The Mystery of the Disappearing Christmas Carolers
John ShoreBesides here on Crosswalk, John blogs on JohnShore.com.
- 2011 Dec 19
Why does no one Christmas carol anymore? When I was a kid, Christmas always meant a clutch of strolling neighborhood singers stopping outside your house at night to joyfully belt out a holiday tune that always made you feel so good right before you cranked up the TV so you could keep watching Hawaii Five-O.
Ah, carolers. They used to be such a big part of Christmas. We used to get so many caroling groups outside our house that by December 23rd my whole family was capable of enjoying an entire meal in the pitch dark that came from us closing all our curtains and snapping off our lights because it’s not like you can’t hear them coming. But, as everyone knows, carolers are hyena-tenacious. I remember being in awe of carolers’ will-do attitude as they steadfastly stood outside our house, singing their hearts out with a raucous gusto that at once communicated “Merry Christmas! Happy New Year!” and “We saw you turn your lights out.”
I used to hope that two or three groups of carolers in our neighborhood would bump into each other, and a vicious caroling turf war would break out. I imagined cups of hot chocolate flying everywhere, people being being beaten with song sheets, mittens and caps sailing through the air.
Cops showing up.
Me being interviewed on TV.
“I saw the whole thing,” I’d say. “It was horrible. I was innocently standing right here on my lawn with this slingshot, when all of a sudden the happy holiday singing everywhere around me turned into terrifying wails of bloodlust. It was awful. And yet, before I could drag my sister out here in the hopes of someone clocking her with a mug, it was over. Christmas carolers are dangerous menaces to society who must be stopped right after they wang my sister on the head with a coffee mug. So when am I gonna be on TV?”
But the point is, where are the carolers nowadays? What happened to that tradition? I myself used to adore the idea of going Christmas caroling. True, the reality of going Christmas caroling never quite jingled my bells. But that’s mainly because I’m apparently somehow constitutionally incapable of remembering the words to any Christmas carol except Jingle Bells. So I’m always stuck belting out things like:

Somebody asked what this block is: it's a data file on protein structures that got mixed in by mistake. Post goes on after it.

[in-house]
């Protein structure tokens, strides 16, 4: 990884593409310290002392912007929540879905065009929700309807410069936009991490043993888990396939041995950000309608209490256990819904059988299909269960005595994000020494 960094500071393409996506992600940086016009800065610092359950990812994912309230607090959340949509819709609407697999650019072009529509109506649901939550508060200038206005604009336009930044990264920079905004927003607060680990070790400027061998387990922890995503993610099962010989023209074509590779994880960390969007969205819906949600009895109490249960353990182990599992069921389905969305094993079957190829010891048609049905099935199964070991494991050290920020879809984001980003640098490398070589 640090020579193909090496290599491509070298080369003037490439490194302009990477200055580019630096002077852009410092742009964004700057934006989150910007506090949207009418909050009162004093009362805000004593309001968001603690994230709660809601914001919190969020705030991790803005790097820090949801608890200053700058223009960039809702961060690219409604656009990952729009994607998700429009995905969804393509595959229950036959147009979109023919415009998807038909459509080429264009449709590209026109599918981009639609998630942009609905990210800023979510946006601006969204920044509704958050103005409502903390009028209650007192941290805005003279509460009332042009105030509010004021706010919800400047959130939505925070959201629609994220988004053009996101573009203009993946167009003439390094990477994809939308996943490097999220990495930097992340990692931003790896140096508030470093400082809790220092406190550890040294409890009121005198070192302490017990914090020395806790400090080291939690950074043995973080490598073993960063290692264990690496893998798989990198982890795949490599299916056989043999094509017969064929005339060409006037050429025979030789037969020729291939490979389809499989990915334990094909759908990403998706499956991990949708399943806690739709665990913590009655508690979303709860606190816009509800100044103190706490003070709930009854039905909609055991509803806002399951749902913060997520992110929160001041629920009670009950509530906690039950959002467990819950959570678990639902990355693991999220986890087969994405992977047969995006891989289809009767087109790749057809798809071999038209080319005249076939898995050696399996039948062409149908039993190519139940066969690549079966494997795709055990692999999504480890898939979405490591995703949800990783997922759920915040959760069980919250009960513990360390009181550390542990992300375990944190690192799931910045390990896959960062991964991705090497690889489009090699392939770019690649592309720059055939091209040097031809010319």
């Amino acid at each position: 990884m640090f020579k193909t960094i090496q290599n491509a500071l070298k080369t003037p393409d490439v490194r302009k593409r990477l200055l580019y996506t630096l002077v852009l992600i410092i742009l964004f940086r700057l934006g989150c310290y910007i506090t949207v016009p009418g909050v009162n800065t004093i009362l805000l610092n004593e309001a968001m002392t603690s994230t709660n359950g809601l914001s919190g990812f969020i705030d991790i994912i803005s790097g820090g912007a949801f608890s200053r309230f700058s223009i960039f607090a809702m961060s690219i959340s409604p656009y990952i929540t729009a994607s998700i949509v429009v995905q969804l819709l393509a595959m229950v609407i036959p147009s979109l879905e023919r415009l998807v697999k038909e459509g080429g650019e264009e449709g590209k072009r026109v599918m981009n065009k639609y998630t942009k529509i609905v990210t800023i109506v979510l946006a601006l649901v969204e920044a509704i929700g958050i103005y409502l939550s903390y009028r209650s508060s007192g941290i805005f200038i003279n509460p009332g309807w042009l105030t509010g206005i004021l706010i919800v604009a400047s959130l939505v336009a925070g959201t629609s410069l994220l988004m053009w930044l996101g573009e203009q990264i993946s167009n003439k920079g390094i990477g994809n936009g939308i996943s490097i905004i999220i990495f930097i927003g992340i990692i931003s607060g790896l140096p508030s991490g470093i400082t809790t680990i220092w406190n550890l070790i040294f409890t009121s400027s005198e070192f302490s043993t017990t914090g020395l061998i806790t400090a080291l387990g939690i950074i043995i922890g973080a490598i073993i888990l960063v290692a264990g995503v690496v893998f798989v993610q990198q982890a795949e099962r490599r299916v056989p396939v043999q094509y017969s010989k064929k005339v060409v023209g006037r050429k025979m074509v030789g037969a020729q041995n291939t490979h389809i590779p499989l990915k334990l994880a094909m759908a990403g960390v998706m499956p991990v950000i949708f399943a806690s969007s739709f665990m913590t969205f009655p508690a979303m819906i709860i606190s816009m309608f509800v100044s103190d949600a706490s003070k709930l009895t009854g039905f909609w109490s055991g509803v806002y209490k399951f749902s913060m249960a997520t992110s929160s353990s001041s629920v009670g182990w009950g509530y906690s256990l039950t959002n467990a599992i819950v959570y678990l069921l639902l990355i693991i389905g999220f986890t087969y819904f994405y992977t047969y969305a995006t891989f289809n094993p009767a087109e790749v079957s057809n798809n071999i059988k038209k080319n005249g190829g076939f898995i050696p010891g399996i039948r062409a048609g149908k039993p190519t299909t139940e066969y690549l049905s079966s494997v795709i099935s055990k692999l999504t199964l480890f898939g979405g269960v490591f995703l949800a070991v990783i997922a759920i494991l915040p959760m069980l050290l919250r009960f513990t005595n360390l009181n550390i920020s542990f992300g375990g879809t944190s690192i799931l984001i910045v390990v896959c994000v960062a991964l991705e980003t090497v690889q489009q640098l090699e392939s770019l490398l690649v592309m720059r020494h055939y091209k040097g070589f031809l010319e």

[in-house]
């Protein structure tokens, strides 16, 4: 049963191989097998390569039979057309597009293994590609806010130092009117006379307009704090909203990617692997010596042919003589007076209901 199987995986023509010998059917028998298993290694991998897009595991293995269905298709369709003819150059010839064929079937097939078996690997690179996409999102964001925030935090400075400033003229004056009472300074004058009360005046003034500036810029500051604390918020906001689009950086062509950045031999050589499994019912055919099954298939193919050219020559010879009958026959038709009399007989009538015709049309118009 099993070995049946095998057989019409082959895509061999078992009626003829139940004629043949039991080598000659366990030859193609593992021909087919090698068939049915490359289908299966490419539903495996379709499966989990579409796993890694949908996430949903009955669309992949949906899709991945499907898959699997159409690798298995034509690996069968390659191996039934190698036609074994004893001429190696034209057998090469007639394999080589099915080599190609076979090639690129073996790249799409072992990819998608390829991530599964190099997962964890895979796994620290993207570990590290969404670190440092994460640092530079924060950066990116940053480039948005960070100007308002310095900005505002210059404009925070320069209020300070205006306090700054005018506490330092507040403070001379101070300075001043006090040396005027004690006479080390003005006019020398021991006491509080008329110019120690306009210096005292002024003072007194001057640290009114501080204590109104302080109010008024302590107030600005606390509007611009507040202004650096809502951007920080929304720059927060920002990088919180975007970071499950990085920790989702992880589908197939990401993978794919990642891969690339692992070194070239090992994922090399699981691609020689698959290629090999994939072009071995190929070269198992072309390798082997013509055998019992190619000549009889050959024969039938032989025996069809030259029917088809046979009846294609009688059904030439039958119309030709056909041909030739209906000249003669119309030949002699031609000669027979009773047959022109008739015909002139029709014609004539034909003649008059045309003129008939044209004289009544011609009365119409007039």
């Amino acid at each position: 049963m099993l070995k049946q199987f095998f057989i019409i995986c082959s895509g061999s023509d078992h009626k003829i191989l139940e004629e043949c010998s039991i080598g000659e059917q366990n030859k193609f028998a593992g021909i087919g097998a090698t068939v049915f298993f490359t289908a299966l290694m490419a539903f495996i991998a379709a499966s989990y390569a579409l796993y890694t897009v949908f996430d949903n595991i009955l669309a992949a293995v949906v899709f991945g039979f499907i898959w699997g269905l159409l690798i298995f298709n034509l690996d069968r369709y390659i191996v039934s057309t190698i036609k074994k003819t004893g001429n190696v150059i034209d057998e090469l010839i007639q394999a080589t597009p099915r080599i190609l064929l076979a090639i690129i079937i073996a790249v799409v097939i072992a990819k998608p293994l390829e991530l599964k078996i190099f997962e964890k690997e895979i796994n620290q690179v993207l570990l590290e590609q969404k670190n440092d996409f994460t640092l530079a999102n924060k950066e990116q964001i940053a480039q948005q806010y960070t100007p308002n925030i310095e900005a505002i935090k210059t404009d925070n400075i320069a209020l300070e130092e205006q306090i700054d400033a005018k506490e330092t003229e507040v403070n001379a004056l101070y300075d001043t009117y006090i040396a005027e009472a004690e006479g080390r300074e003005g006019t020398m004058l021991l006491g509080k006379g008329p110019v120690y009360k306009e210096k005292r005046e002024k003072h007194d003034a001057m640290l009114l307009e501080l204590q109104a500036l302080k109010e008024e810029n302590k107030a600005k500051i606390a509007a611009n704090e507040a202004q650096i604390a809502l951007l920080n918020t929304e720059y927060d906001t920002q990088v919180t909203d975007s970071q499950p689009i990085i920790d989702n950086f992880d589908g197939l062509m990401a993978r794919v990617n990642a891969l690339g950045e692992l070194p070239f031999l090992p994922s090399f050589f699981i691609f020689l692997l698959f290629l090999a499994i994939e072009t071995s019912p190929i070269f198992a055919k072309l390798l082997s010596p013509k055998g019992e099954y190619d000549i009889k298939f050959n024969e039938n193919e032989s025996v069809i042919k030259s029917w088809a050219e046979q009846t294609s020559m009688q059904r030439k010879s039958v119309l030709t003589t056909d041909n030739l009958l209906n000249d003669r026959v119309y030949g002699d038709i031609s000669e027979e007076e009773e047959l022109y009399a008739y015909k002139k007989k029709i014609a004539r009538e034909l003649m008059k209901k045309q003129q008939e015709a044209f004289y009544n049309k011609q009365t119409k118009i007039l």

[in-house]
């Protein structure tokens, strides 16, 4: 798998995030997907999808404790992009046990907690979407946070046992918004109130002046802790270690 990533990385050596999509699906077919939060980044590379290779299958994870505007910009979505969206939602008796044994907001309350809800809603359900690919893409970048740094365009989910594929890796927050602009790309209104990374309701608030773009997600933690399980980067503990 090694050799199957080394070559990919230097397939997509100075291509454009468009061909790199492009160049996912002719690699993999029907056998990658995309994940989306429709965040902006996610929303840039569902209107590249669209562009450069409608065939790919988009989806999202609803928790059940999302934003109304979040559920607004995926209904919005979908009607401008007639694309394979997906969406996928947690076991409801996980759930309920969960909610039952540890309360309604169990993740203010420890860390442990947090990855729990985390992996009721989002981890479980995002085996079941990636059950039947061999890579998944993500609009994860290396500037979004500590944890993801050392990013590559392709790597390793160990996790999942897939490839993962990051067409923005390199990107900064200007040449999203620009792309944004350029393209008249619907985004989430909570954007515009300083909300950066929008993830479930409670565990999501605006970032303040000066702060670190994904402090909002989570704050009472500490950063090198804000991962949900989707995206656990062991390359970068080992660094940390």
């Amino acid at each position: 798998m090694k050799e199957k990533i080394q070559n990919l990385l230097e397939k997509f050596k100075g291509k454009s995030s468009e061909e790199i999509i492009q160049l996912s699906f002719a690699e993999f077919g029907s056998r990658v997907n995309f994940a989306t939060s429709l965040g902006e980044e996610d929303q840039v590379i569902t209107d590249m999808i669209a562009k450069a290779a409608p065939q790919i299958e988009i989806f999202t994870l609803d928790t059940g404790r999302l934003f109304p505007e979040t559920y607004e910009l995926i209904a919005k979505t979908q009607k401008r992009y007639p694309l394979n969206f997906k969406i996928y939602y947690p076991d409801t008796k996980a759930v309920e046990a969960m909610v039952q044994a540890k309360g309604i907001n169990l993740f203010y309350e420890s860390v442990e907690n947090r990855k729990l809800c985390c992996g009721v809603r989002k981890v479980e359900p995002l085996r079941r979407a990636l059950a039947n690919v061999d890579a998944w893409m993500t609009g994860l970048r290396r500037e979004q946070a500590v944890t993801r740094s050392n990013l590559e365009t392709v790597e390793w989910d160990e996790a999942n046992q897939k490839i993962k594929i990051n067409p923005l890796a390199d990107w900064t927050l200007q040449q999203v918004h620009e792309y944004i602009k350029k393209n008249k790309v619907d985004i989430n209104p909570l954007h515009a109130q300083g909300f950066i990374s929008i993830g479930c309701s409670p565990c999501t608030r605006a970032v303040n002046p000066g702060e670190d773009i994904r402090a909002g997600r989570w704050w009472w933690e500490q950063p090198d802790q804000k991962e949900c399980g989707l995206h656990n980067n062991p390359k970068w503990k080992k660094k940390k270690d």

Good King Winksalot looked out
At the feet of Stephen
Then the snow was all about
Deeply, crispy Steven.
Tightly moans the moon at night
Though it’s not in schoo-ol
Willy Wonka is a fright
Carrying his winner coo-oo-ler
Forget it. Plus, then I always start noticing my fellow carolers giving me the evil eye. Like they know all the lyrics. That’s when I usually start silently mouthing the lyrics, the better to hear them failing. But glaring at your fellow carolers while pretending to sing is only fun for about 10 or 15 songs. Then it’s back to so dramatically rolling my Rs in Little Drummer Boy that I practically choke to death on my tongue.
And I always ended up standing directly in front of that special person who’s in every caroling group: the one who mistook “Let’s go out Christmas caroling!” with “Let’s go audition for the Metropolitan Opera!” You know those people? Who sing like what they’re really doing is drumming up customers for the little hearing aid business they run on the side?
The point is: I sure do miss that great tradition of gathering together with a bunch of people you don’t really know all that well, and then going outside with them into the freezing dark to wander around the streets singing songs in the hopes that eventually someone will feed you.
Still, there’s no denying that it’s also nice not to get randomly jabbed in the arm with a fork while you’re trying to eat in the dark with your family. Always look on the bright side, that’s what I say.